Four wheelers, which are often called ATVs, our motor vehicle that allow people to go off-road and enjoy the backcountry. Unfortunately accidents are just part of the natural environment when people choose to use these machines. Part of the reason for this may be the way the vehicles are designed. Users are able to go at high speeds across rough terrain and have no bodily protection from the vehicle while they are doing it.
Statistics on Four Wheeler Accidents
1. The number of annual ATV-related injuries increased from 10,000 in 1982 to 150,000 in 2007.
2. The number of fatalities per year has also increased—from 29 in 1982 to 766 in 2007.
3. There have been 10,281 deaths reported from four wheeler accidents from 1982 to 2009.
4. More than 25% of the fatalities that have occurred on four wheelers happened to children who were younger than 16 years of age.
5. ATV injuries are most common in white men aged 18 to 30 years.
6. 80% of four wheeler injuries are to the driver of the vehicle, rather than to a passenger that is riding along.
7. Although only 15% of ATV riders are children, they account for 27% of ATV injuries.
8. There are 19 states in the US that do not require helmet use for four wheelers and 22 states don’t have any minimum age laws for drivers.
9. One study found that the average age of an ATV driver is 12.8 years of age.
10. In 2011, there were over 107,500 emergency room visits by people who were involved with a four wheeler accident.
11. Since 2007, however, the accident rates and ER trips have been steadily declining.
12. 29,000 of the ER trips in 2011 were for children who were under the age of 16, including 57 reported deaths from four wheeler accidents.
13. A majority of the four wheeler accidents that happen today occur on roadways, which is a place where ATVs have not been designed to go.
14. The percentage of states in the US which allow ATVs on certain roads under certain conditions: 69%.
15. The risk estimate for an injury to occur on an ATV reached a peak high of 153.9 per 10,000 trips in 2007.
16. Nearly 75% of all ATV crashes result in debilitating brain and spinal cord injuries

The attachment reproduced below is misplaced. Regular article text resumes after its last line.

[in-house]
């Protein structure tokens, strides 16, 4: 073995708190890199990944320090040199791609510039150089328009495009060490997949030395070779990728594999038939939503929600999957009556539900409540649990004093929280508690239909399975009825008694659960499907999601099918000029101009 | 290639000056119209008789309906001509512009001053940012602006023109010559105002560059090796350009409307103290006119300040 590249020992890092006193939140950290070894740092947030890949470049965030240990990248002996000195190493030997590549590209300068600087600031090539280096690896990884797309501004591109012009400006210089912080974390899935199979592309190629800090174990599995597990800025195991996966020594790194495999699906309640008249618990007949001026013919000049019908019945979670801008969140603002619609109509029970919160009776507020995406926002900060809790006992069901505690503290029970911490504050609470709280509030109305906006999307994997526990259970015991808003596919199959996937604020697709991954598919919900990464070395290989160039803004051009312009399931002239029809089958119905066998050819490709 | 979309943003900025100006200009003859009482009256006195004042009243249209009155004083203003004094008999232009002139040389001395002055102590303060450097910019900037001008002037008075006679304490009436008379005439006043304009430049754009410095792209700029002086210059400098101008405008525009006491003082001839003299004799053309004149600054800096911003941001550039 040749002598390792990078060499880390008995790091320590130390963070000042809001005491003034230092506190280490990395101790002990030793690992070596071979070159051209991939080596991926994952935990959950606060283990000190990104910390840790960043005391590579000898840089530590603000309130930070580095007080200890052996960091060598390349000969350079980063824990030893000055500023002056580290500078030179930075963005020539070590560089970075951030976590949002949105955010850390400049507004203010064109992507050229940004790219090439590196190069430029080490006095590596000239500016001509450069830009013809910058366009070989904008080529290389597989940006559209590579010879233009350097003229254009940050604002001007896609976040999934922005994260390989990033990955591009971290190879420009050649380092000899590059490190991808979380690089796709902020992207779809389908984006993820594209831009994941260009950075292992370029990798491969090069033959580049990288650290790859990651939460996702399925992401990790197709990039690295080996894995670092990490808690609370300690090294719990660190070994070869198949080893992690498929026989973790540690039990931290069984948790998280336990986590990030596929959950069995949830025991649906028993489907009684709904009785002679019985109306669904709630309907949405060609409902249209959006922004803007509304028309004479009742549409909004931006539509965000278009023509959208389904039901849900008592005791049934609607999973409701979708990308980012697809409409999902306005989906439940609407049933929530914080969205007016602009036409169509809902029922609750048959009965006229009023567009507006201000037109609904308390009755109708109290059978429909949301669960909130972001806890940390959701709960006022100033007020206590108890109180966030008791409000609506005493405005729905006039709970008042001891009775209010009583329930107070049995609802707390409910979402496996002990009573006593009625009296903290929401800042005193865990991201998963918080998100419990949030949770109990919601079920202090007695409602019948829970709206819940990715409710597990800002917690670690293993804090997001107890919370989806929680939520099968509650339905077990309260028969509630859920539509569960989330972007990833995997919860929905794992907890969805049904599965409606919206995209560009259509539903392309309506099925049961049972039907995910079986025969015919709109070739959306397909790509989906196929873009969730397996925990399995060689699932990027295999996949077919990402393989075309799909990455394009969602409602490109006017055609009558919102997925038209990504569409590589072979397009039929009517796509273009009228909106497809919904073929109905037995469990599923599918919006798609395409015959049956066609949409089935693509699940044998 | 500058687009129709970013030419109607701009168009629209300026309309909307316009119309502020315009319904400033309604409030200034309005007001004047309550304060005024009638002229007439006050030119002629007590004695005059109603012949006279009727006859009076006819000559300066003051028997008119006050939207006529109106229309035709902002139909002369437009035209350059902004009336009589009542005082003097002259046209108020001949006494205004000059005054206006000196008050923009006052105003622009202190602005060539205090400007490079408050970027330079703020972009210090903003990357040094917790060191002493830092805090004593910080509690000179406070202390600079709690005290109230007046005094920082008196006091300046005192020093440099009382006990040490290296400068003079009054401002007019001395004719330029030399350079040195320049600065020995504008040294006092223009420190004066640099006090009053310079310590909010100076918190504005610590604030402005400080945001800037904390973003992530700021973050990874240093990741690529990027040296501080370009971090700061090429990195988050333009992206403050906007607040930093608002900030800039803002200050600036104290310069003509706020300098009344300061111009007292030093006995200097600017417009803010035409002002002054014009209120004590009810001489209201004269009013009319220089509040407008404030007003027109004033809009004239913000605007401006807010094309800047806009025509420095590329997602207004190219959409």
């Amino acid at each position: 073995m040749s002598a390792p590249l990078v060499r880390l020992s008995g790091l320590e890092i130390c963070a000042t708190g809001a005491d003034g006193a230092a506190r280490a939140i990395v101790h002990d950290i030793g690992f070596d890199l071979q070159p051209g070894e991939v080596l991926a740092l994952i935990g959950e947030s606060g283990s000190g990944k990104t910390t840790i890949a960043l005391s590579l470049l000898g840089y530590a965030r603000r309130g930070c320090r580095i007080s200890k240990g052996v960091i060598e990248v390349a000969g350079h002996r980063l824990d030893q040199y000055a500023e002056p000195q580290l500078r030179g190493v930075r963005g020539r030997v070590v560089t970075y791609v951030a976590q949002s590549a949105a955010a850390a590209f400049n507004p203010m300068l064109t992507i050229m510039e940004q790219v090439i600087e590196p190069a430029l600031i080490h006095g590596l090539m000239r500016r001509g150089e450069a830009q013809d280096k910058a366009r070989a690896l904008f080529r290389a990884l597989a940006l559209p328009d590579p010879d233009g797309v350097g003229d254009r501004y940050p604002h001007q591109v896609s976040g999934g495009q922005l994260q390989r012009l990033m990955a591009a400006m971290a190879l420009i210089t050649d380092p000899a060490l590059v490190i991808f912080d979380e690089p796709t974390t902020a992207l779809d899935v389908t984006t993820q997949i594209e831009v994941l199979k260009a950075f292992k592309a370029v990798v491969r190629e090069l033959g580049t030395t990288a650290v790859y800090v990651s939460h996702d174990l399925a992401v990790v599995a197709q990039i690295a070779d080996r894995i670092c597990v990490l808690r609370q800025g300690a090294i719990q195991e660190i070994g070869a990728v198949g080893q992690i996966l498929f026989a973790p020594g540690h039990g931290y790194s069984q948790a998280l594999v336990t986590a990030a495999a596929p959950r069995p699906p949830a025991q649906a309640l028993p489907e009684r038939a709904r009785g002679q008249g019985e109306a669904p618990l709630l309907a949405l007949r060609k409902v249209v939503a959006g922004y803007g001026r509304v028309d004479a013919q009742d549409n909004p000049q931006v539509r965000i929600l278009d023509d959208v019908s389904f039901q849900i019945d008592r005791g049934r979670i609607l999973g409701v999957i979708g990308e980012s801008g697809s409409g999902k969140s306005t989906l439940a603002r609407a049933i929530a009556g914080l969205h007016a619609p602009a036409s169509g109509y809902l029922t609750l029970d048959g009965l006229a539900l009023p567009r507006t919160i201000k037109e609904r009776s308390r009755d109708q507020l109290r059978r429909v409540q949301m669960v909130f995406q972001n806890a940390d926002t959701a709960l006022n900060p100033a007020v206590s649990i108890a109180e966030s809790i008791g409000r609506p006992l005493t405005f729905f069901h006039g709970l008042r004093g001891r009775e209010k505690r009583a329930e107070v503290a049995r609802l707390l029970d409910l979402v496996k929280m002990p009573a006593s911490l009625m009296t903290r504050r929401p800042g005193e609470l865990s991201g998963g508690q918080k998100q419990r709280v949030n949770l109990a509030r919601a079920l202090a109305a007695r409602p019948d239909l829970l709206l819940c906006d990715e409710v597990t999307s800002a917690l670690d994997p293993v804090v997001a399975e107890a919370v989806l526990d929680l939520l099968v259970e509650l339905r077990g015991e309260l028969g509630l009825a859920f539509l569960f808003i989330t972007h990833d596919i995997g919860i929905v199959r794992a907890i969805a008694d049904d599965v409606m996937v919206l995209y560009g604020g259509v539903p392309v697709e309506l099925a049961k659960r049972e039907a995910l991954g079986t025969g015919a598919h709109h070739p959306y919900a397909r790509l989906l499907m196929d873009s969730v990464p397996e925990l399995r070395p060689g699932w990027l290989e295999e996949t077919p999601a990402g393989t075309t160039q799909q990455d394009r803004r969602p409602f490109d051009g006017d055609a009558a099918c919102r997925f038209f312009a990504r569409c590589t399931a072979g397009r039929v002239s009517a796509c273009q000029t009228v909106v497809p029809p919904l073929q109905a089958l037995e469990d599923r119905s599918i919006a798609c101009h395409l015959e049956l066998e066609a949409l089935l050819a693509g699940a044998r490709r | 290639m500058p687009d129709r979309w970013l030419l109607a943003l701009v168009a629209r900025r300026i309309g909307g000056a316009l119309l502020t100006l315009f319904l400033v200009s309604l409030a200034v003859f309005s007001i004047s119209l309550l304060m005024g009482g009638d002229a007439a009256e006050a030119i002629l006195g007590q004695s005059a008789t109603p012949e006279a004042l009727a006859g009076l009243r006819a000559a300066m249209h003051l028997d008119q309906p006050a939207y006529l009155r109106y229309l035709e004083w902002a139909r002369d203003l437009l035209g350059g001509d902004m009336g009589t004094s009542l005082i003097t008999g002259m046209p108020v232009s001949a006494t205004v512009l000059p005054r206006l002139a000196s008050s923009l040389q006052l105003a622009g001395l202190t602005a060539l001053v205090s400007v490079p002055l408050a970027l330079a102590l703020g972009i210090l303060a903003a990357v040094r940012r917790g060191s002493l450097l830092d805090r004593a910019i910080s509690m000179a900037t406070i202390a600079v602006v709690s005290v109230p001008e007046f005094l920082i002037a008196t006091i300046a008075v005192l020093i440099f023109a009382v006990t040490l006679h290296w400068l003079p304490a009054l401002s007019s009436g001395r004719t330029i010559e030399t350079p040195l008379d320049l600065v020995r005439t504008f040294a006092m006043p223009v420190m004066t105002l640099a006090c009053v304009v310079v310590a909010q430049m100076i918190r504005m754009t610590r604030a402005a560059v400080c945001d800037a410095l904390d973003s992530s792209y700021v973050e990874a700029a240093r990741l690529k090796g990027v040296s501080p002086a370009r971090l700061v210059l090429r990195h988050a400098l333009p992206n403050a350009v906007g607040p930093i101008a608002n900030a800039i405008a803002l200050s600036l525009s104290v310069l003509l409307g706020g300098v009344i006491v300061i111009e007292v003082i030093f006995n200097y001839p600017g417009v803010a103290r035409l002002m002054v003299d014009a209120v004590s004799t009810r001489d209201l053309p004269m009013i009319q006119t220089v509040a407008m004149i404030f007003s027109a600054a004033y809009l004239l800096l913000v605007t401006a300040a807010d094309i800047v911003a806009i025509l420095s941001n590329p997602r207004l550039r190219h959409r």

17. The total number of ATV injuries reported each year has nearly tripled since 1992.
18. Riding ATVs is in the same category as football and diving as being among the leading causes of Traumatic Brain Injury (TBI) in kids under the age of 17.
19. Of the 2,865 ATV-related fatalities of children younger than 16 years of age, 43% were younger than 12 years of age.
20. No linear trend was detected in the number of ATV-related emergency department-treated injuries from 2001 to 2011.
21. Of the 107,500 estimated ATV-related, emergency department-treated injuries for all ages in 2011, 87% of them are categorized as treated and released.
22. 29% of four wheeler injuries occur to a person’s harm. The head and neck account for another 28% of a person’s injuries.
Direct Connection and Correlation Between Accident Rates
It is believed that there is a direct correlation between the improvement of speeds with four wheelers and the overall accident rates that are being seen. The higher rates of speed create the need to have faster reaction times during emergency situations. Just like a driver who is tailgating a vehicle at 65 mph won’t be able to stop in time if the car slams on its brakes in front of them, an ATV driver who is going at high speeds won’t be able to properly correct the vehicle’s reaction when it hits a rough patch of ground and goes off balance.
The data on how the ATVs are created today show just how dangerous these machines can really be. The first four wheelers only had a 7 hp engine and they weighed about 200 pounds at most. Today’s you can reach tops for over 100 mph and have a 600 mL engine with 50 hp. The average ATV today weighs more than 100 pounds. The original three wheeler ATVs were actually banned because of their dramatic injury rates. The fourth wheel was supposed to stabilize the machine. As you will see in the accident statistics below, however, this hasn’t always been the case.
Proper Use of Four Wheelers
Four wheelers are a lot of fun to use, but they can be a dangerous machine when they are not used properly. That’s why it is important to where all appropriate safety gear and use the vehicle as it is intended to be used.
In order to get four wheeler accidents to continue decreasing in number, we all need to stop looking at these machines as toys and treat them as the vehicles they are. If children are unable to obtain a driver’s license until the age of 18 in some jurisdictions, then why are kids at the age of 12 allowed to drive an ATV on the road legally? Children just don’t have the mental capacity to always make the logical, best choice when facing a potential emergency situation. This is why they aren’t drivers and maybe why they shouldn’t be four wheeler drivers as well.
Although some of the statistics seem alarming, the good news is that most people are able to walk away from an accident without any permanent damage happening. Only one out of 10 people will have an accident that requires prolonged treatment at a hospital. There’s realistically only a one in 1000 chance that any given ride on an ATV is going to result in an accident. Most trips are going to be just fine. It’s that hundred thousand chance that we need to plan for with the use of proper safety gear and training on how to use these vehicles properly.
By setting minimum age standards for drivers and requiring training and usage courses like we do with cars and trucks, the statistics on four wheeler accidents could drop even more dramatically than it has been doing in the last five years.